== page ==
Delcam Steps Toward a Hybrid Manufacturing Future
Kyle Maxey posted on January 25, 2016 | 5068 views
A robotic CMT weld head

A robotic CMT weld head

Delcam has announced that its Birmingham (UK) facility has acquired an ABB robot armed with a Fronius CMT Advanced welding head. The new robot will be used as a research tool to further develop Delcam’s PowerMILL Robot software into a hybrid manufacturing suite.

CMT, or cold metal transfer, robots were originally built to weld different metals or materials to one another. For high-performance applications that required the union of aluminum and steel components, CMT welding proved exceedingly effective.

While CMT welding heads have proven their manufacturing mettle, the idea has crept into the minds of many interested in milling and machining that this metallurgical miracle might lead to a new production technology: hybrid manufacturing.

As hybrid manufacturing is conceived today, CMT weldheads could be attached to multi-axis robots and programed to build components in much the same way that a fused deposition modeling (FDM) 3D printer creates an object layer by layer. Of course, the difference between traditional FDM and the CMT version boils down to materials, and oh what a difference a metal can make.

Designers and engineers the world over have been dreaming of a day when large-scale metal parts can be printed into unthinkable shapes. But can CMT deliver on this promise?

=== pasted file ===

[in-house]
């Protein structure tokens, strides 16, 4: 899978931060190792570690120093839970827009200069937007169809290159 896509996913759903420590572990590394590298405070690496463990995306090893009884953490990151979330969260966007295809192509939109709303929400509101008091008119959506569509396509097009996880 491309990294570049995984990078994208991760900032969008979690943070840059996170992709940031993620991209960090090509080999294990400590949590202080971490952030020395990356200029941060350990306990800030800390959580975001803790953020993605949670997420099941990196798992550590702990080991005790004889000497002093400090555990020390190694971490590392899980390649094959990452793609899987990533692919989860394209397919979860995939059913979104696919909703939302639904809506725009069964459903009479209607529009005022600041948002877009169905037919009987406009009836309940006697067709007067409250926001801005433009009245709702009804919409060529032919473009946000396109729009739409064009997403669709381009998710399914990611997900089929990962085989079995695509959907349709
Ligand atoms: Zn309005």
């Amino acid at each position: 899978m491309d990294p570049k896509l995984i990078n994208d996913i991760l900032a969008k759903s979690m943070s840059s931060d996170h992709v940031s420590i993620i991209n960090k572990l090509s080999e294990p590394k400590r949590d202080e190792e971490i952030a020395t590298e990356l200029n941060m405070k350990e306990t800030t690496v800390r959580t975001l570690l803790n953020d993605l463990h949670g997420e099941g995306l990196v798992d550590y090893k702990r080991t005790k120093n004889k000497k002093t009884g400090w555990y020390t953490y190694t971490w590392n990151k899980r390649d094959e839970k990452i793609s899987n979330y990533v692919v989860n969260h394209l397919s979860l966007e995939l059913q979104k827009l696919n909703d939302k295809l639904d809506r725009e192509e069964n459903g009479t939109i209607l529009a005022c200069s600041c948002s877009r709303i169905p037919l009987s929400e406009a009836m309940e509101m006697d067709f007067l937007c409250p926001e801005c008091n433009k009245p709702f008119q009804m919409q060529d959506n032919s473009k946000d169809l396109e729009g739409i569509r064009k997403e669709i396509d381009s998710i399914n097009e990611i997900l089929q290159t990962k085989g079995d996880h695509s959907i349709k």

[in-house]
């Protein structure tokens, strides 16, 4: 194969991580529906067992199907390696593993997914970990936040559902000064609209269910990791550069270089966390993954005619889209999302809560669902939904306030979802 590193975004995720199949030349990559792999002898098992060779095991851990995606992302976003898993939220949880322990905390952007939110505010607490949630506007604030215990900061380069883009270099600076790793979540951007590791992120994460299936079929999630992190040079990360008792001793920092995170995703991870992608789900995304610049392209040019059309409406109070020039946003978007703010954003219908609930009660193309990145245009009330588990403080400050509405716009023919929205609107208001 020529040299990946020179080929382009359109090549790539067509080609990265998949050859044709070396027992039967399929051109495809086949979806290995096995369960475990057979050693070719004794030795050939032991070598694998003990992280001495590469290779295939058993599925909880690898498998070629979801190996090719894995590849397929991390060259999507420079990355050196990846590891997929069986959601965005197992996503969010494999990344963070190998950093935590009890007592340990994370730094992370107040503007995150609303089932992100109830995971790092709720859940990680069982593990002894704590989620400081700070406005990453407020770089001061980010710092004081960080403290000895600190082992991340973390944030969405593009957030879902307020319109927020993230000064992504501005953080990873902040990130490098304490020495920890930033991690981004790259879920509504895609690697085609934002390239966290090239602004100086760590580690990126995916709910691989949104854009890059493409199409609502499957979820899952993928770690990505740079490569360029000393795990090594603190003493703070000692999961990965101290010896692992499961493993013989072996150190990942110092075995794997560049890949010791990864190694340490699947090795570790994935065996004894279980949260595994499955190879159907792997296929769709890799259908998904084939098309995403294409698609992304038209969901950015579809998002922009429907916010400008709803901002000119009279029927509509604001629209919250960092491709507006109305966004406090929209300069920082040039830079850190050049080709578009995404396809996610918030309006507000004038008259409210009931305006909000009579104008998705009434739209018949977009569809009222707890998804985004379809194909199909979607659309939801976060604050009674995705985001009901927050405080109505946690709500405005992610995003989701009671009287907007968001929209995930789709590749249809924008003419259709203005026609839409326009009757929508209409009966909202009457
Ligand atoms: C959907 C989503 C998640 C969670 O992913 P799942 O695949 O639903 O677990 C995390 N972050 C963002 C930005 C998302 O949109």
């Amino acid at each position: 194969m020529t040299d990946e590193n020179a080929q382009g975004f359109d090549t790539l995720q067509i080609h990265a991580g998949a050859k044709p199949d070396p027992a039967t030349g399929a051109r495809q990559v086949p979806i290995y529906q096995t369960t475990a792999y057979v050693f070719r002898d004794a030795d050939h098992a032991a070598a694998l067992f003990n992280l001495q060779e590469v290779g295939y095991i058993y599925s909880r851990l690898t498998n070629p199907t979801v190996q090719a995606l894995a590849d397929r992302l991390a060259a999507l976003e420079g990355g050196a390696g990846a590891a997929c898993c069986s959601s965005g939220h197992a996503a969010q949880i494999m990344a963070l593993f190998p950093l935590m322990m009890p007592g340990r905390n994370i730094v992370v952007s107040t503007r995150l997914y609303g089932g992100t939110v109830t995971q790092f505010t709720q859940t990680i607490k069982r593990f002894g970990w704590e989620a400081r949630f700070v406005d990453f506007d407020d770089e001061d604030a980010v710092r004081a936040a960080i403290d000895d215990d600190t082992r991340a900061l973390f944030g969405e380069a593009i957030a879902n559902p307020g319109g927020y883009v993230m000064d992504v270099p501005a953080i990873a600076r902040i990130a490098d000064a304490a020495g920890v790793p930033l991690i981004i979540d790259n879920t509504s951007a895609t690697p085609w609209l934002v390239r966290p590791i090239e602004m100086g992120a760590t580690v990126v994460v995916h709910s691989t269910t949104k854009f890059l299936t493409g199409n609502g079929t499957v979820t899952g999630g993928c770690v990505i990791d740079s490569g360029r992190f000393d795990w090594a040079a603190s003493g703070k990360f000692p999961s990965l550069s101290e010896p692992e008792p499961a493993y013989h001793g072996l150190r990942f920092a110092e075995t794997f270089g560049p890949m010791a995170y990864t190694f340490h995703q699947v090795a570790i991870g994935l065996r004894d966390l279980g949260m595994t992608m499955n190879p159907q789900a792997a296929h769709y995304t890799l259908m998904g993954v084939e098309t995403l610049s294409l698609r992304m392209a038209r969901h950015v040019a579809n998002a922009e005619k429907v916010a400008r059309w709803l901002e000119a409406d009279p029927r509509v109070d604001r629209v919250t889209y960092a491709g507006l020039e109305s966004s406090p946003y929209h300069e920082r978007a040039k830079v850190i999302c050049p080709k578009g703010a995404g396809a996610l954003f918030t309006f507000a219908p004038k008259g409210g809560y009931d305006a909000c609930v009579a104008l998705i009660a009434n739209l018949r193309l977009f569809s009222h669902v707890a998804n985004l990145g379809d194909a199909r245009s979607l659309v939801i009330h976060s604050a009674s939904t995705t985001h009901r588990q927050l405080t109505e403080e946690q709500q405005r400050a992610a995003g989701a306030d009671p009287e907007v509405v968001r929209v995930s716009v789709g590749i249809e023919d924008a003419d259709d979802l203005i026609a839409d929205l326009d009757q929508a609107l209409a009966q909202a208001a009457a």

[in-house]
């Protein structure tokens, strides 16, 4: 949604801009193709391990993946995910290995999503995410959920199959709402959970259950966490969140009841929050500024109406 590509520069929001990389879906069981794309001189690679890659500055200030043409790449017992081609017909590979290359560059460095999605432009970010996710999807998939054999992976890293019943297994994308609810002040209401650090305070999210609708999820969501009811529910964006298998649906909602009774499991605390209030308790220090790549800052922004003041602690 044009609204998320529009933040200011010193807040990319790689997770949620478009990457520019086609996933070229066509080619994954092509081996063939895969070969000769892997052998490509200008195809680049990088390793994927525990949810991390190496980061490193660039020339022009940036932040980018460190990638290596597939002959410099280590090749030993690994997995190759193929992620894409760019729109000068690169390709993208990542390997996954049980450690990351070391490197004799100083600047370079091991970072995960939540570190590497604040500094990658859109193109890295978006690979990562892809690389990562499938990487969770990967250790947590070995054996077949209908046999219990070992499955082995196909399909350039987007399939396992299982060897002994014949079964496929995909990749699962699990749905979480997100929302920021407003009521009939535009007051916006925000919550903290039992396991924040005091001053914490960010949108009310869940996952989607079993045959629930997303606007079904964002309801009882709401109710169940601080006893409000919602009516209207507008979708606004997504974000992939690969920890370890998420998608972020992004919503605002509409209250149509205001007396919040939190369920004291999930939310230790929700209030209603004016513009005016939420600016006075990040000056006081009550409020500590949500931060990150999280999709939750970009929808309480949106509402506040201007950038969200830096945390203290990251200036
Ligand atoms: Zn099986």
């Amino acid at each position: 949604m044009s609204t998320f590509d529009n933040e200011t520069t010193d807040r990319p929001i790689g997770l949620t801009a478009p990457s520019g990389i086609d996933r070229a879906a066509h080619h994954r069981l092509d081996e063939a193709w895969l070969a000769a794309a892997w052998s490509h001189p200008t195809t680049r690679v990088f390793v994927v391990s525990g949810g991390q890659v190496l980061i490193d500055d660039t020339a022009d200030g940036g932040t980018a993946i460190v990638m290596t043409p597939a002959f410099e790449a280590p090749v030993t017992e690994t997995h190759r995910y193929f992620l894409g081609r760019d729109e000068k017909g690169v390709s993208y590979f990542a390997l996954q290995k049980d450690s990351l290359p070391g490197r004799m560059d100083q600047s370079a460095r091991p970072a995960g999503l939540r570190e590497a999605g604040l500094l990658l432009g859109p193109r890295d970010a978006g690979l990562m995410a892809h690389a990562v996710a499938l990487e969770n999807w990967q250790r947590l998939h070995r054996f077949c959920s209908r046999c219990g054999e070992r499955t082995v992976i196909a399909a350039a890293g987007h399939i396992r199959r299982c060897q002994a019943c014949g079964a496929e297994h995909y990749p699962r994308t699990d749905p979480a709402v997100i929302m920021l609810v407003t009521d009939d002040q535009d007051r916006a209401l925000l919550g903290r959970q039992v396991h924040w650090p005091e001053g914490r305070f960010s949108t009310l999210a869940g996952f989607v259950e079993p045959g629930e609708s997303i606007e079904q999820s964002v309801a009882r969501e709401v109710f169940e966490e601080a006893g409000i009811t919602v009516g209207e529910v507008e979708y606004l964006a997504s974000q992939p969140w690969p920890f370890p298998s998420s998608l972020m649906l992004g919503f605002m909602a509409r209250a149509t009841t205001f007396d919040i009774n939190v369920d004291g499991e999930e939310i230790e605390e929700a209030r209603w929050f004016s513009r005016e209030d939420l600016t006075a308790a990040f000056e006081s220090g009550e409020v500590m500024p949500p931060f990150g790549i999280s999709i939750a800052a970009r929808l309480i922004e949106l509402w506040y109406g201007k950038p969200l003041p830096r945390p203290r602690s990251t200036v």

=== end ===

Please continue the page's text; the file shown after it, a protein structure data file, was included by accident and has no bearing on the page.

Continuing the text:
Enter Delcam.

In Delcam’s vision, a CMT welding unit strapped to a robot could be used to build components, with varying materials, in a single manufacturing run. As the ’bot completes its build path, a subtractive tool could be swapped with the CMT and then used to mill the part that had just been built additively.

Delcam believes that with its already fit PowerMILL Robot software it may have a robust solution for making hybrid manufacturing a reality.

Alhough Delcam is developing the technology that may drive a new and critical method for advanced manufacturing, there are those out there who believe hybrid manufacturing is a solution for a very limited set of problems.

Do you agree with that sentiment? Are there many applications aside from finishing in which an automated machining process needs to be added to an additive regime? Or is this developing technology for technology’s sake? Please add your responses in the comments below.

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